Code coverage in Python, or my first little challenge.

Please note that everything written below is just my personal observations, reasoning and conclusions. It may be useful to you, but do not consider it at as verified knowledge source, as information here may be incomplete or mistaken.

I got tired of reading Python documentation and thought that it was a good time to get my hands dirty in the code. After a while I had a simple sudoku solver. Nothing outstanding, just an interesting project to learn new programming language. Quite soon I realised that I need unit tests not only to protect functionality, but also to explore some neat language features. Covering code with test is simple and python has a good explanation in official documentation, but at some point I thought about code coverage, and that’s where I had some problems. Below I’ll provide short description of what was done to make it work as intended.

  • I’m using for code coverage, as it’s simple, well documented and popular. To install it use this command
python3 -m pip install coverage
  • Next make sure that your test code is executable as script. Complete documentation could be found here, but basically you just need to add these lines at the end of your test scipt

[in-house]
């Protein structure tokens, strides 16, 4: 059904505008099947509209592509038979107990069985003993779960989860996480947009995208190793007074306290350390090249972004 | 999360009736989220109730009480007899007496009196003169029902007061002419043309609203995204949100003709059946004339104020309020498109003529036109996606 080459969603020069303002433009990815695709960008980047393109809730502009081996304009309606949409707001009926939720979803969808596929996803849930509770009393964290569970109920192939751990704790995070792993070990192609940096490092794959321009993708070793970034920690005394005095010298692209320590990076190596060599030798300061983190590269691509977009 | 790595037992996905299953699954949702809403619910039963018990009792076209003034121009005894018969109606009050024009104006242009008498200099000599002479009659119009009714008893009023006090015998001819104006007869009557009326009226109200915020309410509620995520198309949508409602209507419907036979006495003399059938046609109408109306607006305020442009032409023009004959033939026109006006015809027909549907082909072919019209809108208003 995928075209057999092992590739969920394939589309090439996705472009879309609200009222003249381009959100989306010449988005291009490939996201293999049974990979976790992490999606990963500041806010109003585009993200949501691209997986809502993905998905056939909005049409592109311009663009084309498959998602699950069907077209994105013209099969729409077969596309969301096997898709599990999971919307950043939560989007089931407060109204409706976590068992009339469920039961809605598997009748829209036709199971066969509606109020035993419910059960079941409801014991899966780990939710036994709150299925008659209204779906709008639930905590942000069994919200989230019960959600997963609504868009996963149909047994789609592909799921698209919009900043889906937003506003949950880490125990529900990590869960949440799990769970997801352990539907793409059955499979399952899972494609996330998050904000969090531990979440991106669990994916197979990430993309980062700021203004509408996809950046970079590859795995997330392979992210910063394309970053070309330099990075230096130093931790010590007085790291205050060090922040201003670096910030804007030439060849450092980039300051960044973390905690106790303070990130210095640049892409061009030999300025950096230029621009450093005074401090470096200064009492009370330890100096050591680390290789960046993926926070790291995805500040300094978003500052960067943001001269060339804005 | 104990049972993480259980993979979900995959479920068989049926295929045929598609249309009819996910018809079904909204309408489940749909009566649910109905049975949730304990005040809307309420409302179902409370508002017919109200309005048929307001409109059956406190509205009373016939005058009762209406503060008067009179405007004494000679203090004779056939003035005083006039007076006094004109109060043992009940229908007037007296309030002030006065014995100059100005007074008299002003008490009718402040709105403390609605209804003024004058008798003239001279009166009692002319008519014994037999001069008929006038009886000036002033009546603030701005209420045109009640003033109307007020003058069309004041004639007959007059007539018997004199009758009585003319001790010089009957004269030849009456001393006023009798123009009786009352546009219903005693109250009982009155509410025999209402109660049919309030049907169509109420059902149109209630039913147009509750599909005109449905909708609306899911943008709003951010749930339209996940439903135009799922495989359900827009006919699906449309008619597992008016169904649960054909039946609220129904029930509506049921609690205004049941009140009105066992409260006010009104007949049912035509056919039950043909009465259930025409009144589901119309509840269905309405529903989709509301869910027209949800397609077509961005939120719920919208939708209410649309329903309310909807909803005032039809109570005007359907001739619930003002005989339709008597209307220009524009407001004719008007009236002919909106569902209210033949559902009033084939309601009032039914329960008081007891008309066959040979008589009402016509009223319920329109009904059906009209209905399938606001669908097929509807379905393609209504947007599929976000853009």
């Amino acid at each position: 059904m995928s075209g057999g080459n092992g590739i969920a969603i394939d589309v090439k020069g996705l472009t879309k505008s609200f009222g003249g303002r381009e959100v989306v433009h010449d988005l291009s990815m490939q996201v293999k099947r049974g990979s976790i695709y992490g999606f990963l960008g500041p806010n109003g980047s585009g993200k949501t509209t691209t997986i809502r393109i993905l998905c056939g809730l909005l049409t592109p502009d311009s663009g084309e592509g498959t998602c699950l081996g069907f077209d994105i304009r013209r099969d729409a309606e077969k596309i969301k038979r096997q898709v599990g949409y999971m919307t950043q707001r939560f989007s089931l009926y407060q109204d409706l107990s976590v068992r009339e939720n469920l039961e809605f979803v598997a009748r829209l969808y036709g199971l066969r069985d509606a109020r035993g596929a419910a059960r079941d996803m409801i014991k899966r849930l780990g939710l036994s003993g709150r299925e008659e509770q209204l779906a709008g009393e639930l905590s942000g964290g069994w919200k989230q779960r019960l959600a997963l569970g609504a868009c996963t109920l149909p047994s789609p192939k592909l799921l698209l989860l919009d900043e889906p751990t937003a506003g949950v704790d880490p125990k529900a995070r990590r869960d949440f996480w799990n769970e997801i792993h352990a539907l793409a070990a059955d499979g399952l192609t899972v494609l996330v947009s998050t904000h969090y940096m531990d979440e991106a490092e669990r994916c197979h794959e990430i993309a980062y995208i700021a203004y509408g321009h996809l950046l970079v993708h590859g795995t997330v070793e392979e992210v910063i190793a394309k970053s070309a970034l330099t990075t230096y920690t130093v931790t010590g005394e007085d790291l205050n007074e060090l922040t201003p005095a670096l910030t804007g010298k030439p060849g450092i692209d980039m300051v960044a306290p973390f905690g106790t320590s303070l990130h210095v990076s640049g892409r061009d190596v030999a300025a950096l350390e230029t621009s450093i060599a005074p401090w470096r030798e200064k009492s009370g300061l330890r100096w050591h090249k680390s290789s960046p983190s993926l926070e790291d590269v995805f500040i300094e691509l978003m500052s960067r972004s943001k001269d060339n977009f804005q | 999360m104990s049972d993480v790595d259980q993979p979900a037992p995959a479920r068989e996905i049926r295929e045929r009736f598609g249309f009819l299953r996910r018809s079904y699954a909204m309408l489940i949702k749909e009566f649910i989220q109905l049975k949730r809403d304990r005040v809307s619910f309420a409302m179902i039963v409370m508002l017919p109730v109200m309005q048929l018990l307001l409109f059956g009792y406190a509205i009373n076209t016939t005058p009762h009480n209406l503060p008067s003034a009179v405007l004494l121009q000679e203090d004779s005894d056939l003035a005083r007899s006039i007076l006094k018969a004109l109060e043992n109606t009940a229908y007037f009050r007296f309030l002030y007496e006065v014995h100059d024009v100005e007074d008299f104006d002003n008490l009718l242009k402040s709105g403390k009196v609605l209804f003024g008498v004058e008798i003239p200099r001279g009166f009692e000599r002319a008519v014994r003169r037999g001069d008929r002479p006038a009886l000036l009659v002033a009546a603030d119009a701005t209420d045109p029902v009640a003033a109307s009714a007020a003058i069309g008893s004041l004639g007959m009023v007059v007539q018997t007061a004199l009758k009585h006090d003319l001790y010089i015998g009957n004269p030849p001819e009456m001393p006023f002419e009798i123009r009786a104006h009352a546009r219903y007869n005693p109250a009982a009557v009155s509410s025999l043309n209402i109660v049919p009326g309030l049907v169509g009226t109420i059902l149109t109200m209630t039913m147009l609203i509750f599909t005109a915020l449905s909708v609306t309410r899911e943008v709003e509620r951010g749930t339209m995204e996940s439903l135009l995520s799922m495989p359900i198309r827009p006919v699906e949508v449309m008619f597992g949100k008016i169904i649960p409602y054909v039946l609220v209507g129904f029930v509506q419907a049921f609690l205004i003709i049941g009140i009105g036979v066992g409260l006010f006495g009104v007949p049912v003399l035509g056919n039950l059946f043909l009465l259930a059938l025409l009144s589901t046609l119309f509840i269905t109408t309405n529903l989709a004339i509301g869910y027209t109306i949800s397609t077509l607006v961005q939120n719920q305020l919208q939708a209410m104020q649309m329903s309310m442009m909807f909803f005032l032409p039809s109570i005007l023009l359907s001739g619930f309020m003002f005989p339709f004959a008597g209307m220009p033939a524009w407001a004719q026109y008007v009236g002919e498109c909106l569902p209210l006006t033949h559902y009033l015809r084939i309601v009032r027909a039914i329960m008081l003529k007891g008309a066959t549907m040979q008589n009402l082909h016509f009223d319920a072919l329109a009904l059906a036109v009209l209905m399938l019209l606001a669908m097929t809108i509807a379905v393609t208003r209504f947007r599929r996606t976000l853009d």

if __name__ == "__main__":
  • Now it’s time to execute test with code coverage. My project is named “likemammoth”. Include param specified for which files to collect coverage info. Note that I’m running coverage not by specifying test script, but rather module (you’ll also need file in each package in this case). This let’s me use in that is not visible easily, as is located in parent directory.
python3 -m coverage run --include=likemammoth/ -m likemammoth.test.test_puzzle

After this operation you should see how many tests passed and have .coverage file in your current directory

  • Next let’s generate readable report. The easiest what is to run
python3 -m coverage report

that will produce something like this

Name                    Stmts   Miss  Cover


likemammoth/     122     15    88%

Another option is to generate xml or html report.  In this case use

python3 -m coverage html

and if everything is good you’ll find “htmlcov” dir in your current working directory. Open index.html to see report.

  • Well actually that’s almost it. The last thing you’d like to do is to clean you space. Delete “htmlcov” manually and run
python3 -m coverage erase

to delete .coverage files.


That’s it for today. Not too much to gain, but hey, even tiny step forward is still good)

On my way to Python, or strayed developer story. Intro.

Please note that everything written below is just my personal observations, reasoning and conclusions. It may be useful to you, but do not consider it at as verified knowledge source, as information here may be incomplete or mistaken.

How did I come to this?

I’ve spent last 5 years working a java developer (trainee, junior, mid) and although I definitely didn’t reach any significant hights in my career I feel that I need something else to try. Java is great language. I really like a lot of language features and huge variety of applications for it, enormous amount of books/documentation/articles/frameworks, but I’m kinda tired of facing all the same tasks again and again. All of them usually boil down to gluing together frameworks and polishing rough solution with best practices until it shines.